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Paroxysmal Torticollis in Infancy A Possible Form of Labyrinthitis

C. Harrison Snyder, MD
Am J Dis Child. 1969;117(4):458-460. doi:10.1001/archpedi.1969.02100030460013.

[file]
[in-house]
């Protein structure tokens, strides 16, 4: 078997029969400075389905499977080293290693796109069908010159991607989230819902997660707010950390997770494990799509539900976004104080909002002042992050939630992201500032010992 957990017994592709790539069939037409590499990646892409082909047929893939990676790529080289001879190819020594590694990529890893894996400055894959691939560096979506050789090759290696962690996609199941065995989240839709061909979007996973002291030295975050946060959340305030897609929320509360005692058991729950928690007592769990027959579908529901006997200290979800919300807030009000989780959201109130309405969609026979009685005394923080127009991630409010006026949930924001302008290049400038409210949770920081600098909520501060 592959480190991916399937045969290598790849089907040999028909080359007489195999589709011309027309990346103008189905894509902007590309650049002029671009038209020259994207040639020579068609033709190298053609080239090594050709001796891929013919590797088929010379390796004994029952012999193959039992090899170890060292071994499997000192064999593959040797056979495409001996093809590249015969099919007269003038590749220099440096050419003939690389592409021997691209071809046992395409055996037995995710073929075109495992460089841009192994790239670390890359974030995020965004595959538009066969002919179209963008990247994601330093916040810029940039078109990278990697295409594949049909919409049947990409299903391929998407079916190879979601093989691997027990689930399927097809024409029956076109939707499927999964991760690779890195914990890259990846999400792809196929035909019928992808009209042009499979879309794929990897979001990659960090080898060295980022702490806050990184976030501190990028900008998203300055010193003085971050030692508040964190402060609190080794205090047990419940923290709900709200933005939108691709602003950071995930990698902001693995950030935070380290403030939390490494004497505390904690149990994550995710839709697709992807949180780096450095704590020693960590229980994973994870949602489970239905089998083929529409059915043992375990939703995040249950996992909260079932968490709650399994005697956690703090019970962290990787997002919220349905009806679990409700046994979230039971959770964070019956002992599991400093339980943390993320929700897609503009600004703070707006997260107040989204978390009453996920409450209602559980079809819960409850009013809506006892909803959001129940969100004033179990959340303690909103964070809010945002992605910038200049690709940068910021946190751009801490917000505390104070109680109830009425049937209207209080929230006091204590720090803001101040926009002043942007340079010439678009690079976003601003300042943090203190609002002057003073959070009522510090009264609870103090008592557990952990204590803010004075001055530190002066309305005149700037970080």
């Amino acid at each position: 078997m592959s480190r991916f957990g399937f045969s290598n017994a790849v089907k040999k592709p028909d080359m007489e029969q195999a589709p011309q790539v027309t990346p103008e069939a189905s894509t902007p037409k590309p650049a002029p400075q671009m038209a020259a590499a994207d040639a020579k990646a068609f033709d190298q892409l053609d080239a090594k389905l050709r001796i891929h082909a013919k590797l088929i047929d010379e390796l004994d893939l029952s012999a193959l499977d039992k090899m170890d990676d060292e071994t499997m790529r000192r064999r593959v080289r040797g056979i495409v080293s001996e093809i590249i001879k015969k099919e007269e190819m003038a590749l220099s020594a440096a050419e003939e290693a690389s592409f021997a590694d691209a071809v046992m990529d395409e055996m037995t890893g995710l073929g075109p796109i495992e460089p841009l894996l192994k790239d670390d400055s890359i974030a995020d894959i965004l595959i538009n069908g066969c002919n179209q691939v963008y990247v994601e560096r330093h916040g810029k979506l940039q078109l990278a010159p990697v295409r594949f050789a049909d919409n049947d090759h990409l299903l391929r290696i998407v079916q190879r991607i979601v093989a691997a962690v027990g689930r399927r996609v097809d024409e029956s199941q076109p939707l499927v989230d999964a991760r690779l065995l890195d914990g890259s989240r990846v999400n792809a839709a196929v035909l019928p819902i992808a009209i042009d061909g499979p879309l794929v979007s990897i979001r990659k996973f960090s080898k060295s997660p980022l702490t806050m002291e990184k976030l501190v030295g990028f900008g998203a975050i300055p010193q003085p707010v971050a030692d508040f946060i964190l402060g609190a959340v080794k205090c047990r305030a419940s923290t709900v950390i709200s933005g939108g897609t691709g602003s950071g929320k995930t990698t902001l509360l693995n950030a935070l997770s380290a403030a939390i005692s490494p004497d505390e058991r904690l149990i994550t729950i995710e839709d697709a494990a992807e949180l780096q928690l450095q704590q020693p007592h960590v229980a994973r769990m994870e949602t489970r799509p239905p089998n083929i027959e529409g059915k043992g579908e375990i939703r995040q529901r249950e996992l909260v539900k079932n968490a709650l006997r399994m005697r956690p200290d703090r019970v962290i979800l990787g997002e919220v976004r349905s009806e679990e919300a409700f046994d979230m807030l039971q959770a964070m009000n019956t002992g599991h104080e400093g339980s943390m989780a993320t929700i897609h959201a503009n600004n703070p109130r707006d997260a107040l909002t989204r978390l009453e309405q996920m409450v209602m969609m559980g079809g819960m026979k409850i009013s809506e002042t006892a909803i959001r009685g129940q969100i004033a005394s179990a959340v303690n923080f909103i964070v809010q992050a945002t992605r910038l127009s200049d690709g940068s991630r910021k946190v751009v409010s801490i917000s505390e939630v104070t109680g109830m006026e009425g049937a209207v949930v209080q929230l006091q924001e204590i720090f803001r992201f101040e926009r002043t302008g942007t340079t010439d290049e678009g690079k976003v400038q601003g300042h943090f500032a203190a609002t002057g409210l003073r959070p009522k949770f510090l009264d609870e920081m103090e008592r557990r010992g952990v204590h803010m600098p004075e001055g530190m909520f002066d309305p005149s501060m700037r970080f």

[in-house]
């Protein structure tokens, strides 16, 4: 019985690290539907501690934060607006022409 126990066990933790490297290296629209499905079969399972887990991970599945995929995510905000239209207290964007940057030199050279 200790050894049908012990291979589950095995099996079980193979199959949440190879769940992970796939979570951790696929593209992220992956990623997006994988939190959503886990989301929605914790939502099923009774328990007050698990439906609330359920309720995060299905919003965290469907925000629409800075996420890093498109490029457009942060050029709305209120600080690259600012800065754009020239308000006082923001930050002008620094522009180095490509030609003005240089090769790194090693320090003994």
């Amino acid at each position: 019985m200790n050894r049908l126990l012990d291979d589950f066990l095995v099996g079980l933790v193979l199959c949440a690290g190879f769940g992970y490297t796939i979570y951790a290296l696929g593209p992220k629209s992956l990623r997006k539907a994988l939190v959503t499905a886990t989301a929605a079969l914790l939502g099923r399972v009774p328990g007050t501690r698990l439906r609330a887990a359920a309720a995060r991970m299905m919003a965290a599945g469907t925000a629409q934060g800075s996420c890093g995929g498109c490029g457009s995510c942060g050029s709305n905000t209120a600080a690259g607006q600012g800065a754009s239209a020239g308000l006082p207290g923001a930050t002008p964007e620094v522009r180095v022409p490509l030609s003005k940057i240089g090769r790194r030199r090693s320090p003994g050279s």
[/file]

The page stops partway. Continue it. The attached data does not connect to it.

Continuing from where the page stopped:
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IN RECENT years, the author has encountered 12 cases of a strange syndrome heretofore not described in available medical literature. The condition occurs in infants and consists of recurrent attacks, during which the baby keeps the head tilted to one side, either left or right, and often rotated slightly toward the opposite side (Figure). In some cases there is no distress, the child appearing perfectly content unless the mother attempts to straighten the head, whereupon the baby cries and opposes the attempt. In other cases, the onset of head-tilting is accompanied by vomiting, pallor, and great agitation, after which the baby regains composure but keeps the head tilted for some time, often several days. Eventually the head spontaneously returns to its normal position, and the child appears none the worse for his experience, until again, without apparent reason, the whole process repeats itself. Eventually, after months or years, the attacks


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